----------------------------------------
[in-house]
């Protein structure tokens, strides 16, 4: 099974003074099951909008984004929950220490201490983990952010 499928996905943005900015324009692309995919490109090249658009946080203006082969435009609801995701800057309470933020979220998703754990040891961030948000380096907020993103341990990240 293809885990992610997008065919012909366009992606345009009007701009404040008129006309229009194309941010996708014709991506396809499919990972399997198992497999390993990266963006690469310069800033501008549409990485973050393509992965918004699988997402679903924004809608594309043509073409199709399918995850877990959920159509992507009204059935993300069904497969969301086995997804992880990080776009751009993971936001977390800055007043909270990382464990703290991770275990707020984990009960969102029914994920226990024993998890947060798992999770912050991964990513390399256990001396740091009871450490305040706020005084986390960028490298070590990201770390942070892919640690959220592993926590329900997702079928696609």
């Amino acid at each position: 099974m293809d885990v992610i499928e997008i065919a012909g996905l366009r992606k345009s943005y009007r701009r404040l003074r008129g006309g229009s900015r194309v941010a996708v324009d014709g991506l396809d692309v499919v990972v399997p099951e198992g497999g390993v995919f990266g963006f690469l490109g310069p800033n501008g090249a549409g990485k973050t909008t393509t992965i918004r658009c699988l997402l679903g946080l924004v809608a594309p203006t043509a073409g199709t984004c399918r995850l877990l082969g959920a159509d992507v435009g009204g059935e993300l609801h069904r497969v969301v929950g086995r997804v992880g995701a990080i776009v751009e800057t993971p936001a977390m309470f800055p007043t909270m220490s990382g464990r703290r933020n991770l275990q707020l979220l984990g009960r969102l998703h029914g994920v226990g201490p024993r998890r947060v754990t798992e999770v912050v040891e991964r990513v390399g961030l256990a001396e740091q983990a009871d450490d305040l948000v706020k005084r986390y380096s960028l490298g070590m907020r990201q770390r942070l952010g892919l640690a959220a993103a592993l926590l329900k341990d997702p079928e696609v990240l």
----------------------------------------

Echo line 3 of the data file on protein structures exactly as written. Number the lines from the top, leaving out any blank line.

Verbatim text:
């Amino acid at each position: 099974m293809d885990v992610i499928e997008i065919a012909g996905l366009r992606k345009s943005y009007r701009r404040l003074r008129g006309g229009s900015r194309v941010a996708v324009d014709g991506l396809d692309v499919v990972v399997p099951e198992g497999g390993v995919f990266g963006f690469l490109g310069p800033n501008g090249a549409g990485k973050t909008t393509t992965i918004r658009c699988l997402l679903g946080l924004v809608a594309p203006t043509a073409g199709t984004c399918r995850l877990l082969g959920a159509d992507v435009g009204g059935e993300l609801h069904r497969v969301v929950g086995r997804v992880g995701a990080i776009v751009e800057t993971p936001a977390m309470f800055p007043t909270m220490s990382g464990r703290r933020n991770l275990q707020l979220l984990g009960r969102l998703h029914g994920v226990g201490p024993r998890r947060v754990t798992e999770v912050v040891e991964r990513v390399g961030l256990a001396e740091q983990a009871d450490d305040l948000v706020k005084r986390y380096s960028l490298g070590m907020r990201q770390r942070l952010g892919l640690a959220a993103a592993l926590l329900k341990d997702p079928e696609v990240l």